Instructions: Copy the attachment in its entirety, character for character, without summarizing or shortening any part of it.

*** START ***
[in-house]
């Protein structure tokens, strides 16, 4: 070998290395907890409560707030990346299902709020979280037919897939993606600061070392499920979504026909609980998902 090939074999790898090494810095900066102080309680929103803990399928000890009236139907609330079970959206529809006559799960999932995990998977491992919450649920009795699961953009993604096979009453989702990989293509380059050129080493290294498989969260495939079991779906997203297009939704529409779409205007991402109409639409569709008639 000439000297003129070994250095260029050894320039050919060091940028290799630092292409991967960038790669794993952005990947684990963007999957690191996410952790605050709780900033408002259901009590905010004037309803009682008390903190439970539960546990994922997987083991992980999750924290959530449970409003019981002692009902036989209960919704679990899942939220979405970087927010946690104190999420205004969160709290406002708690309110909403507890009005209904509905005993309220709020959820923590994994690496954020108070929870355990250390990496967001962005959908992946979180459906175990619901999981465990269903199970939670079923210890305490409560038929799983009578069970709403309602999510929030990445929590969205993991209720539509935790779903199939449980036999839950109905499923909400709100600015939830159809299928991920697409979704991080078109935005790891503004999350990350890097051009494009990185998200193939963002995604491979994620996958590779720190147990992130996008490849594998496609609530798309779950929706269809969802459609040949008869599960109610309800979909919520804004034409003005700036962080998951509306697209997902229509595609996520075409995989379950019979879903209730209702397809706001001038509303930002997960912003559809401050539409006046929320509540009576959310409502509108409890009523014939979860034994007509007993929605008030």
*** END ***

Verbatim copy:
[in-house]
């Protein structure tokens, strides 16, 4: 070998290395907890409560707030990346299902709020979280037919897939993606600061070392499920979504026909609980998902 090939074999790898090494810095900066102080309680929103803990399928000890009236139907609330079970959206529809006559799960999932995990998977491992919450649920009795699961953009993604096979009453989702990989293509380059050129080493290294498989969260495939079991779906997203297009939704529409779409205007991402109409639409569709008639 000439000297003129070994250095260029050894320039050919060091940028290799630092292409991967960038790669794993952005990947684990963007999957690191996410952790605050709780900033408002259901009590905010004037309803009682008390903190439970539960546990994922997987083991992980999750924290959530449970409003019981002692009902036989209960919704679990899942939220979405970087927010946690104190999420205004969160709290406002708690309110909403507890009005209904509905005993309220709020959820923590994994690496954020108070929870355990250390990496967001962005959908992946979180459906175990619901999981465990269903199970939670079923210890305490409560038929799983009578069970709403309602999510929030990445929590969205993991209720539509935790779903199939449980036999839950109905499923909400709100600015939830159809299928991920697409979704991080078109935005790891503004999350990350890097051009494009990185998200193939963002995604491979994620996958590779720190147990992130996008490849594998496609609530798309779950929706269809969802459609040949008869599960109610309800979909919520804004034409003005700036962080998951509306697209997902229509595609996520075409995989379950019979879903209730209702397809706001001038509303930002997960912003559809401050539409006046929320509540009576959310409502509108409890009523014939979860034994007509007993929605008030």